Steve Jobs, who gifted the world with iPhone, iPod and iMac, was a very petulant and mean person, in the opinion of the biographer of late Apple co-founder.
"He (Jobs) was very petulant. He was very brittle. He could be very, very mean to people at times," Walter Isaacson, who took over 40 interviews with Jobs, had revealed.
"Whether it was to a waitress in a restaurant, or to a guy who had stayed up all night coding, he could just really just go at them and say, "You're doin' this all wrong. It's horrible," Isaacson said.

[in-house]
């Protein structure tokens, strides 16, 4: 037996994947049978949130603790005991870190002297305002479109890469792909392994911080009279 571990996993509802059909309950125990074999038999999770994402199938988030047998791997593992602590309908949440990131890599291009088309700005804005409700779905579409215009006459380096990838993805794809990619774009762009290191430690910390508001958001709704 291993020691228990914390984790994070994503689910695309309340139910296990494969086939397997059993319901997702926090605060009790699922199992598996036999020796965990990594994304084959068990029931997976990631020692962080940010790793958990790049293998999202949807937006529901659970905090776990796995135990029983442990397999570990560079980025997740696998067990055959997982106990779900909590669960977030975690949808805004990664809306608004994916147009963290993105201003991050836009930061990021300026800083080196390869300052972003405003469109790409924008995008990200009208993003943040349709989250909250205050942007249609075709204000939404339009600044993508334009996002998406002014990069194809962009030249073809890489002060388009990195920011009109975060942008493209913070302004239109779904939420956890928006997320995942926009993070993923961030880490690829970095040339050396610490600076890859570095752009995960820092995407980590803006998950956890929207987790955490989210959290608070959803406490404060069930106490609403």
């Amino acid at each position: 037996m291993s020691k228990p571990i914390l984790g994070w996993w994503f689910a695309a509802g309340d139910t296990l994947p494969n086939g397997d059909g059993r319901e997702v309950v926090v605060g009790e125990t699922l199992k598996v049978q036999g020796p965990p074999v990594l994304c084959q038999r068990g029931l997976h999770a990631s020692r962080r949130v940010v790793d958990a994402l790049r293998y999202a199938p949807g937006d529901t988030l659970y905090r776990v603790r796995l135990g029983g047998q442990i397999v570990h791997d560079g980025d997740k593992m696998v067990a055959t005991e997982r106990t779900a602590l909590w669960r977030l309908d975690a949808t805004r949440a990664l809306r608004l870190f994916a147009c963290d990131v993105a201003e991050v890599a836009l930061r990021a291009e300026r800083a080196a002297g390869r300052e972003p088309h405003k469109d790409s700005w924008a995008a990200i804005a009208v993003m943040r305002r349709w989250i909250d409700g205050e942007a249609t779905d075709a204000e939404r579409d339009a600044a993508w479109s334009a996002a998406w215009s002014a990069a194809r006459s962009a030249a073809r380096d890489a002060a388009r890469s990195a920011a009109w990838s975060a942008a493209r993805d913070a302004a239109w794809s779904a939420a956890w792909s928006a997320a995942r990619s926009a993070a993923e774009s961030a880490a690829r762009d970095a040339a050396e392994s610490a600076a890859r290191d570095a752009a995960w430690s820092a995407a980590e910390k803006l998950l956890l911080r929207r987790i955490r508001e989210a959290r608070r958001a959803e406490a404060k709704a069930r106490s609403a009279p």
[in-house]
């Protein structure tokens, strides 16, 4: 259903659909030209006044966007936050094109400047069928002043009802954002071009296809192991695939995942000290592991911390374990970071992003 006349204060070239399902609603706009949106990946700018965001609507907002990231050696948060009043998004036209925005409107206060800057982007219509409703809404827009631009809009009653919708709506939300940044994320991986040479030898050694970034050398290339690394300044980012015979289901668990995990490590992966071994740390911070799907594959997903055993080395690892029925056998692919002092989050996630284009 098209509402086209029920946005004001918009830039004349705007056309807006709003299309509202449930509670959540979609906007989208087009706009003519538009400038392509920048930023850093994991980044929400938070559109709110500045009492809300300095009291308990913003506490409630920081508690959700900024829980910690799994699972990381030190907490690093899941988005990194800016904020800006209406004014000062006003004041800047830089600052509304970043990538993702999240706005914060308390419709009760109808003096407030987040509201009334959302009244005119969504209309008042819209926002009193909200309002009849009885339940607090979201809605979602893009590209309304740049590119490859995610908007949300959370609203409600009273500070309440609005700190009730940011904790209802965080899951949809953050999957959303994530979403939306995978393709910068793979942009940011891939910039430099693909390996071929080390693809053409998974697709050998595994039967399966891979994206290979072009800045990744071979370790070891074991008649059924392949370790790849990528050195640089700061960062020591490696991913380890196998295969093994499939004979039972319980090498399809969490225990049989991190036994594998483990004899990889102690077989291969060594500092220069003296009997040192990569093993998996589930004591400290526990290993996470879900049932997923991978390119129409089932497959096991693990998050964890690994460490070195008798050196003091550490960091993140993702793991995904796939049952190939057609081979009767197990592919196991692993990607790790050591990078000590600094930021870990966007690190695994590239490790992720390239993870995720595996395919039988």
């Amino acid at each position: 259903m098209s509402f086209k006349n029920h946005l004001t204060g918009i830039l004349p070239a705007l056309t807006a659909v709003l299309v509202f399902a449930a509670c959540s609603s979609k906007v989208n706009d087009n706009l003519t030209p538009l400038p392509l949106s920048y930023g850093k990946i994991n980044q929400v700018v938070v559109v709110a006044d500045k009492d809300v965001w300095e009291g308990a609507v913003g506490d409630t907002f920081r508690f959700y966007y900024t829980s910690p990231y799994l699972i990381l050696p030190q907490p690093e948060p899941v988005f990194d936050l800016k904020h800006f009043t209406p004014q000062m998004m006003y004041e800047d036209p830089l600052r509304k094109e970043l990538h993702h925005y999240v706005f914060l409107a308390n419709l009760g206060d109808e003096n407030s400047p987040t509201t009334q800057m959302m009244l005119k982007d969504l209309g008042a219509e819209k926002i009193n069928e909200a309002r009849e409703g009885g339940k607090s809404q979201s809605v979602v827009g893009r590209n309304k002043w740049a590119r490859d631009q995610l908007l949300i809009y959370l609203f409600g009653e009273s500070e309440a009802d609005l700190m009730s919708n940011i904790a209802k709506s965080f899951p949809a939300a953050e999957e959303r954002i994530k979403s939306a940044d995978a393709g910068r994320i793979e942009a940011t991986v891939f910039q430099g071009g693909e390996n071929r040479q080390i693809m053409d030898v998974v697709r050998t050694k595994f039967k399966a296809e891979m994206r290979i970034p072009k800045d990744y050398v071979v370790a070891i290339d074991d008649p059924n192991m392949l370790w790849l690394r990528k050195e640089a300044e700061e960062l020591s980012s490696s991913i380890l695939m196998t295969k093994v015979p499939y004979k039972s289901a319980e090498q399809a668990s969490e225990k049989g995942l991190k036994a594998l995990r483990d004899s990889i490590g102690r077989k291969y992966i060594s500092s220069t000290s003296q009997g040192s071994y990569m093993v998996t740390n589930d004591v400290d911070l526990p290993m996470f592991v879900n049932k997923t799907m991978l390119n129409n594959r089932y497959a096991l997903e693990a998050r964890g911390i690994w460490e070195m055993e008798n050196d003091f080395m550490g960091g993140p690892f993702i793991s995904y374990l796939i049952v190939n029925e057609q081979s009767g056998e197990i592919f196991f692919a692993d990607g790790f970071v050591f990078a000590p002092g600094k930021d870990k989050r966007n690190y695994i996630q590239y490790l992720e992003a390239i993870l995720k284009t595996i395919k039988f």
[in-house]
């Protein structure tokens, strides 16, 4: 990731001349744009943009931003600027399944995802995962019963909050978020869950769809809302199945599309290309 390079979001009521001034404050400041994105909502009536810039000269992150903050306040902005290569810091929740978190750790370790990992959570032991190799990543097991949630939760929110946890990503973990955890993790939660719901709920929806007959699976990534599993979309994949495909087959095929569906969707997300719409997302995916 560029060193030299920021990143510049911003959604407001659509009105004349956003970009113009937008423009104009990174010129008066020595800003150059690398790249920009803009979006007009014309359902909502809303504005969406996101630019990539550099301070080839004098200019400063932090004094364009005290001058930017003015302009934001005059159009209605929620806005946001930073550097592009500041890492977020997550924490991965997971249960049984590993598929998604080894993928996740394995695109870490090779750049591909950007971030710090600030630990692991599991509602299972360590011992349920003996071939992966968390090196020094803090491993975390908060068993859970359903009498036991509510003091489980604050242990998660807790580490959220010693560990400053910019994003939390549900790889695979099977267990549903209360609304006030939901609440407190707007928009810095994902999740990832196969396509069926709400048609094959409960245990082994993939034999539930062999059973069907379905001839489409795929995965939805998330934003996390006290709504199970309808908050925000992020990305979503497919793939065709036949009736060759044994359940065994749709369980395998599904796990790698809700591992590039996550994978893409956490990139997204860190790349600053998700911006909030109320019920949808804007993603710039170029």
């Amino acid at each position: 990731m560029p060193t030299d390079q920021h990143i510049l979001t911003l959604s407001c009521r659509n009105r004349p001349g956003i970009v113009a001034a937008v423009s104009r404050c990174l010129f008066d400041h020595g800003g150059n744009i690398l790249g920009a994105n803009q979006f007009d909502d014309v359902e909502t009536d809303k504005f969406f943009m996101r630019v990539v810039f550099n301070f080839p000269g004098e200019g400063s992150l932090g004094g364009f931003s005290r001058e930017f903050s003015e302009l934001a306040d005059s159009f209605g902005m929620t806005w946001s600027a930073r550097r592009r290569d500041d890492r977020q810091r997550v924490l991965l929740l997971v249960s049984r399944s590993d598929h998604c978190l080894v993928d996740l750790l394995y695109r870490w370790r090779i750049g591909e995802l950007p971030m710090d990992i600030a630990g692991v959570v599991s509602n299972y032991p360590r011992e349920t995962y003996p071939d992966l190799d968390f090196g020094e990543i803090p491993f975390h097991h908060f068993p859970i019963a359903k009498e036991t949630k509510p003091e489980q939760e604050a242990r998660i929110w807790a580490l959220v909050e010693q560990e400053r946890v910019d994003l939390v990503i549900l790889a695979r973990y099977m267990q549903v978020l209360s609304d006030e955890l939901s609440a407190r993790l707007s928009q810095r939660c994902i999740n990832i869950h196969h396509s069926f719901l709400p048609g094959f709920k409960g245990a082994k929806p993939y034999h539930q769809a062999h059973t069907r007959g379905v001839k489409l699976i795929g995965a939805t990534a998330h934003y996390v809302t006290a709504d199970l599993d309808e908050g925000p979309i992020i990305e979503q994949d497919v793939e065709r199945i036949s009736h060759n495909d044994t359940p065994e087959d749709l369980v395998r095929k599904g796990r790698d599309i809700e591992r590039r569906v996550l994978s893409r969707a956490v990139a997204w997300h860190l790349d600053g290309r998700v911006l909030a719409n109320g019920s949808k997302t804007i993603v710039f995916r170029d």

"And you'd say, "Why did you do that? Why weren't you nicer?" And he'd say, "I really wanna be with people who demand perfection. And this is who I am," he added.
According to CBS, eight years ago, Jobs asked Isaacson, a former editor of TIME Magazine, if he would write his biography.
Isaacson, who has done books about Benjamin Franklin and Albert Einstein, thought the request presumptuous and premature, since Jobs was still a young man.
According to the report, what Isaacson didn't know at the time, and only a few people did, was that Jobs was about to undergo surgery for pancreatic cancer and was feeling his mortality.